From the right, from the sophisticated right, there is an attempt to engage the liberals. House Budget Committee Chairman Paul Ryan just did it by presenting a budget that cried out for intelligent response. President Barack Obama's response was to invite Ryan to sit in the front row for his "fiscal policy" speech at George Washington University. There Obama heaped scorn on an astonished Ryan and his work. He did not even mention Ryan's name. This is what Obama calls an "adult" debate?
Last weekend, David Ignatius in his Washington Post column made a vital contribution to the debt and deficit debate: "Take the deficit pain now. It's a truth of economics and life that if you have bad news coming, take the hit early and get it behind you. You can't start building until the debris is out of the way."
Ignatius offers various examples from history (e.g., Fed Chairman Paul Volker's 1979 interest rate hikes that caused the recessions of the early '80s, but broke the inflation psychology and (I would add, with Ronald Reagan's policies) built the foundation for 25 years of prosperity.
The RINO (reverend in name only) Terry Jones is like his fellow RINO, Fred Phelps, but in political drag.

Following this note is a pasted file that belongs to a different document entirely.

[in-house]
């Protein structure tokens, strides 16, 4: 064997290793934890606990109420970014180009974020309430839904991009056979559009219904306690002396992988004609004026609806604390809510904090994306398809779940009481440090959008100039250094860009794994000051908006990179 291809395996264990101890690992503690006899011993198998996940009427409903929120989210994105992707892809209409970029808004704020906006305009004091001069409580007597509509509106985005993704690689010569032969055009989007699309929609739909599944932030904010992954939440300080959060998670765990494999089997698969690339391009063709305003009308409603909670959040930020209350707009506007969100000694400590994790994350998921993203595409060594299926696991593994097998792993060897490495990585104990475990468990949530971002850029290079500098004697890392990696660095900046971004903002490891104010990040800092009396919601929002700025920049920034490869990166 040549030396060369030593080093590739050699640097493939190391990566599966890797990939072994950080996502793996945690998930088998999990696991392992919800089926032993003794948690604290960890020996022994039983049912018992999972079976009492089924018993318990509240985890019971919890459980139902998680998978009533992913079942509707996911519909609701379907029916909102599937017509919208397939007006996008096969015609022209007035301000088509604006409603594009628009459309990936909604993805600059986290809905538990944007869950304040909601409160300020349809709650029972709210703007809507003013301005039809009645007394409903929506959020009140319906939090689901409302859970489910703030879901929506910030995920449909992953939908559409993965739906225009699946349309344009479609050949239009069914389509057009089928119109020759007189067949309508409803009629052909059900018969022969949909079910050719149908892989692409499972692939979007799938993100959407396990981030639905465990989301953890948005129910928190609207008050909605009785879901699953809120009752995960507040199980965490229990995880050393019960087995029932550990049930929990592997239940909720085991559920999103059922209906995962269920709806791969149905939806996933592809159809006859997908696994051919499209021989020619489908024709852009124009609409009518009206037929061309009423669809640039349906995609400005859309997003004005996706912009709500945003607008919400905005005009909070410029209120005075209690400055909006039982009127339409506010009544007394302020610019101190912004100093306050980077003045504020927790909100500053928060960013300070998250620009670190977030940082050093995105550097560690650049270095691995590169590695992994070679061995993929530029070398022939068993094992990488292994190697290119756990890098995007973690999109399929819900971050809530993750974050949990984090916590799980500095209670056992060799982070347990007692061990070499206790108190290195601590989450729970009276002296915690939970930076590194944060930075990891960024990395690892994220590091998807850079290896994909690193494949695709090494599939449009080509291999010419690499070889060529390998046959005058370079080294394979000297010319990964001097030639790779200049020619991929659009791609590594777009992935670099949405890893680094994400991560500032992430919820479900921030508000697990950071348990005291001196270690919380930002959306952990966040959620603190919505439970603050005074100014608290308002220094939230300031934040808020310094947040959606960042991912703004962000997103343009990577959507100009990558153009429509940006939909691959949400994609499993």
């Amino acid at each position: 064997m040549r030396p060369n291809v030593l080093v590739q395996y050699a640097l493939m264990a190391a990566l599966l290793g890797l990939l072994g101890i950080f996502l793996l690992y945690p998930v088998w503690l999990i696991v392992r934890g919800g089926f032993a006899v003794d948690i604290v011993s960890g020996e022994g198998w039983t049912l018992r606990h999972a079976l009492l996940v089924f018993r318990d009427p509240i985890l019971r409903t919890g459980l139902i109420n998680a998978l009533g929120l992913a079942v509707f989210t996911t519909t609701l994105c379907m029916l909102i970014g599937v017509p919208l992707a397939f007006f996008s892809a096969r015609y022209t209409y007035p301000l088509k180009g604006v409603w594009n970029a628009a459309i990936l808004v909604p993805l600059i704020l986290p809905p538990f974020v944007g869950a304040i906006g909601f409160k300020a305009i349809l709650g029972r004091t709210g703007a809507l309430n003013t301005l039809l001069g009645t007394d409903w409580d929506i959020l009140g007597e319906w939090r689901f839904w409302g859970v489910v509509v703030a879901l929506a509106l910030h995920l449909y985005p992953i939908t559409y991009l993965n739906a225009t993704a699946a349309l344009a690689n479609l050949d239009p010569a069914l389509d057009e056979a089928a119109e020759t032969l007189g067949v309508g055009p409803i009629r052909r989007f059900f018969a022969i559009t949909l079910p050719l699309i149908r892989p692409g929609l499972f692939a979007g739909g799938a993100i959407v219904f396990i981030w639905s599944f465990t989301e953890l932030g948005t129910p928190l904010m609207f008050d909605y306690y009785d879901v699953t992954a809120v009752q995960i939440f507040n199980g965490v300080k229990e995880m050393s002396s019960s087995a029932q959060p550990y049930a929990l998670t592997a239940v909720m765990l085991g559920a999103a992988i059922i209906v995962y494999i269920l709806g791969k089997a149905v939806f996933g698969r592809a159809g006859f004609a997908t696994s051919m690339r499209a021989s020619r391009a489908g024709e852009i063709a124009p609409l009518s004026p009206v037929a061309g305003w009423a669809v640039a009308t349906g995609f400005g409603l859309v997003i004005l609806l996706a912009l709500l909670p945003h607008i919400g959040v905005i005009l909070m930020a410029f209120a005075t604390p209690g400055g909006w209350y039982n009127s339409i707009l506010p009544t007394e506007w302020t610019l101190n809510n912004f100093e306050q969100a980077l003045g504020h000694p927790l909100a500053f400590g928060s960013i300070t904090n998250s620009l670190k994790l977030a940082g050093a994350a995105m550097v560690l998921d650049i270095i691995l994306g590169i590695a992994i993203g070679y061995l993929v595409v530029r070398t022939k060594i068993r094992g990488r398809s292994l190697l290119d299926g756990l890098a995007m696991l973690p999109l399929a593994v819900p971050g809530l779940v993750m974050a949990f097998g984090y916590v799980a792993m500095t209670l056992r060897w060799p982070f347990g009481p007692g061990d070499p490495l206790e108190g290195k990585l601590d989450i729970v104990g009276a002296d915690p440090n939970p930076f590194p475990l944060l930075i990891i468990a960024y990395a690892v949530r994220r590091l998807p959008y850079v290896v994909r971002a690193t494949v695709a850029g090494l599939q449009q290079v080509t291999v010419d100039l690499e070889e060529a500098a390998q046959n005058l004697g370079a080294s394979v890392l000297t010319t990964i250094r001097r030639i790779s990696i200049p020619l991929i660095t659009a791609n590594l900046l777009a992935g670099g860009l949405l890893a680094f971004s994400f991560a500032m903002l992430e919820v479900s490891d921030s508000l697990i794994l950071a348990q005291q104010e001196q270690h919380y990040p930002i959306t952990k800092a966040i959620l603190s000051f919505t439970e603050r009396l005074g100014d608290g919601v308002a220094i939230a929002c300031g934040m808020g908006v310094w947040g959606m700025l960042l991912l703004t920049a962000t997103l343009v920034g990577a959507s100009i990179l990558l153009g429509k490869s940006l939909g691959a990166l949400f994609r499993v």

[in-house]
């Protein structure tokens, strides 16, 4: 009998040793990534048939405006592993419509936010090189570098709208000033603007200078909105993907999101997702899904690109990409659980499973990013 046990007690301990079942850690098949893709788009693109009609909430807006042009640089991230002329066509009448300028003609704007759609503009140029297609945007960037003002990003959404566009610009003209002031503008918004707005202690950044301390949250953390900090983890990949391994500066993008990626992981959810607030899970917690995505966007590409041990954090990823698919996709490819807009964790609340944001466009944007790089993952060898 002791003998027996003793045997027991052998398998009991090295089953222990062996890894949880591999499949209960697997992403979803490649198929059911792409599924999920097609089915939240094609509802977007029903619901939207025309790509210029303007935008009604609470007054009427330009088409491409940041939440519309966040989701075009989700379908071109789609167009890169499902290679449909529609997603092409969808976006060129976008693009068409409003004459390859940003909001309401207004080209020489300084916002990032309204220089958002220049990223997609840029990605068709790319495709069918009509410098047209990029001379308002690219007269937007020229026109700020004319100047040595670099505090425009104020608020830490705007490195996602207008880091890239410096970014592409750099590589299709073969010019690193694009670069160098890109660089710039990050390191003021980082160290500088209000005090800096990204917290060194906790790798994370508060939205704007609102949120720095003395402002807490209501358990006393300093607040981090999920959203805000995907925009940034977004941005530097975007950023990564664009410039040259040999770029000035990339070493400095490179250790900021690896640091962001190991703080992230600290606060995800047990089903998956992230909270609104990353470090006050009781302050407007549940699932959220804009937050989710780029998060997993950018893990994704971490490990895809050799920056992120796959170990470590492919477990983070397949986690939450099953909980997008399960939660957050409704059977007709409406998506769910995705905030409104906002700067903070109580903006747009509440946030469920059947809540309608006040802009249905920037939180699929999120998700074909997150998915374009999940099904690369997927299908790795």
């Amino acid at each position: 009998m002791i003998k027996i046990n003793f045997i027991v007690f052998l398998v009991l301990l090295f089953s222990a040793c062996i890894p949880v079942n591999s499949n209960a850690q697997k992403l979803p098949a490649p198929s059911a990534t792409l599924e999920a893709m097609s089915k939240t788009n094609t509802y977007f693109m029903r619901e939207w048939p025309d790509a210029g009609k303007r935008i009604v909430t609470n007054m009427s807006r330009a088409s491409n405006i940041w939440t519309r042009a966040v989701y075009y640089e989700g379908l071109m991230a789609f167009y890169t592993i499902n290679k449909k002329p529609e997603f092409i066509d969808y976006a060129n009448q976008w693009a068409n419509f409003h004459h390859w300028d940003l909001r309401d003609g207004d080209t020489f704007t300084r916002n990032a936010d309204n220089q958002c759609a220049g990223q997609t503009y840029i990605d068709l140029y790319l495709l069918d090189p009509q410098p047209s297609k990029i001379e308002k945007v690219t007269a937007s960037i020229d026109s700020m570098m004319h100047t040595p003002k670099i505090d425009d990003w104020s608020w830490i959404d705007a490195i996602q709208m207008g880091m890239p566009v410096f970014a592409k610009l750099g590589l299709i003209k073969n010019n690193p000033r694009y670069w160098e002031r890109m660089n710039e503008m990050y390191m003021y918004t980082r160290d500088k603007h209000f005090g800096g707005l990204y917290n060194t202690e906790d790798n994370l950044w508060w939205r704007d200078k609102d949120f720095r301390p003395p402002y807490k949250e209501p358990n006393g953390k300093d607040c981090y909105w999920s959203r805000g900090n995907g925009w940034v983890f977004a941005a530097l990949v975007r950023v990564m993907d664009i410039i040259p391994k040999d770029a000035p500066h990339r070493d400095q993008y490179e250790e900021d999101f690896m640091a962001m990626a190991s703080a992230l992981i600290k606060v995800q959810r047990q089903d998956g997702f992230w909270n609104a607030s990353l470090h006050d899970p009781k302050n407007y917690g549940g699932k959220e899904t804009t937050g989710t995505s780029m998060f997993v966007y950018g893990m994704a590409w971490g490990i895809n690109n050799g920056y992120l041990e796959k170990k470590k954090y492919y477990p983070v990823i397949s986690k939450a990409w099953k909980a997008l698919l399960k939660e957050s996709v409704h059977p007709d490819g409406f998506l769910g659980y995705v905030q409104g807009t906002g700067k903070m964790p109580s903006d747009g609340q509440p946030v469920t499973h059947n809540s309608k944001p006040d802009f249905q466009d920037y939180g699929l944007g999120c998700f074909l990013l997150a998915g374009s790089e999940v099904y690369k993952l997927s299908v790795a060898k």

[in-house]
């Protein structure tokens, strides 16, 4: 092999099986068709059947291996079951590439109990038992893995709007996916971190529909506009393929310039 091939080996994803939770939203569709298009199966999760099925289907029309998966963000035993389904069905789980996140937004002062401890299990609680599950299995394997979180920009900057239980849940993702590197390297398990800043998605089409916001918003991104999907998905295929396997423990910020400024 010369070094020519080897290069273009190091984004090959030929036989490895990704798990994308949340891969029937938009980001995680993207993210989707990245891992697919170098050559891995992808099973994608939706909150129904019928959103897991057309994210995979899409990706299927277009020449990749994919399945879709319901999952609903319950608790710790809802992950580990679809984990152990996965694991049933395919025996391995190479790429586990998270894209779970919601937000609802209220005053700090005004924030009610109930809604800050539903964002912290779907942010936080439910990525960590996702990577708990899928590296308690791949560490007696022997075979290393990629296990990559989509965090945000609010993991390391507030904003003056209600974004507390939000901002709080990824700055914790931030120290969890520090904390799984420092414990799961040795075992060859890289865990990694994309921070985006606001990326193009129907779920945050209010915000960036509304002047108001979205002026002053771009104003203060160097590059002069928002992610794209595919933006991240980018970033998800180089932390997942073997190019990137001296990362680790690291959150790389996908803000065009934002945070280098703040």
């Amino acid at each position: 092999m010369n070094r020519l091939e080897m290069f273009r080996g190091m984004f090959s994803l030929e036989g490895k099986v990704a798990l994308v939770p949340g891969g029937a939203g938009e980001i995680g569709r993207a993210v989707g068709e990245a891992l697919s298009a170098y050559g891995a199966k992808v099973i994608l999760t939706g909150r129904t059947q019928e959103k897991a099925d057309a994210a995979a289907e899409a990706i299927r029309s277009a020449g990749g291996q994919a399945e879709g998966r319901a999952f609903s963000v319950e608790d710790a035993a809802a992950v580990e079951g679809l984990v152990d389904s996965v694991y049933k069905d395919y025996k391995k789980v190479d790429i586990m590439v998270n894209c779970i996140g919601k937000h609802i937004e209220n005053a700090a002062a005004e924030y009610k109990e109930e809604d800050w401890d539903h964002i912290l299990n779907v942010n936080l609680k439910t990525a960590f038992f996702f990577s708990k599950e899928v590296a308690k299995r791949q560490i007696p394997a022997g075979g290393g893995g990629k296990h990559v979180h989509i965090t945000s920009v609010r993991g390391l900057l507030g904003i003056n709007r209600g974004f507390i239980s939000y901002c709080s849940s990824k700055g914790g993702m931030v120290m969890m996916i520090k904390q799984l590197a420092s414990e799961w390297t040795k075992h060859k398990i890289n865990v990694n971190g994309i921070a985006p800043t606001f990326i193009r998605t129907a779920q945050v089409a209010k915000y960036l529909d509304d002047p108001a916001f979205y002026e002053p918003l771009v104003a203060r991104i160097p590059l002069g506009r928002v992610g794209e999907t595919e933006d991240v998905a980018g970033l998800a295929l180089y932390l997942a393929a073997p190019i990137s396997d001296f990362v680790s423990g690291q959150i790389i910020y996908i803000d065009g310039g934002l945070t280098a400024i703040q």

Jones, the "pastor" (PINO?) of the tiny and inconsequential Dove World Outreach Center in Gainesville, Fla., was jailed last week in Dearborn, Mich., "following a jury trial that found he was likely to create a 'breach of the peace' for plans to protest outside the Islamic Center of America in Dearborn," according to the Detroit News. Jones and his associate Wayne Sapp were taken into custody after they refused to post a $1 "peace bond." A judge then barred Jones and Sapp from entering the property of the Islamic Center -- the largest mosque in the U.S. -- for three years. The two posted bond and were released, but they promised to return on Friday.
Confirmed: "Drain the swamp" is Washington-speak for "Let it fester." While House ethics watchdogs dither, it's shady business as usual for ethics scandal-plagued Democratic Rep. Maxine Waters.
Last summer, the House Ethics Committee charged the entrenched California congresswoman with three violations related to her wheeling and dealing on behalf of minority-owned OneUnited Bank in Los Angeles. The panel accused Waters of bringing discredit to the House for using her influence to seek and secure taxpayer-subsidized special favors for the failing financial institution.
Eight months have passed since the House ethics panel charged Waters. But to date, there has been no action. No trial. No consequences.
Smugglers are heroes of sorts. The essence of what a smuggler offers is: "Government tyrants want to either prevent or interfere with peaceable voluntary exchange among individuals. I can reduce the impact of that interference." Let's look at smuggling, keeping in mind that not everything illegal is immoral and not everything legal is moral.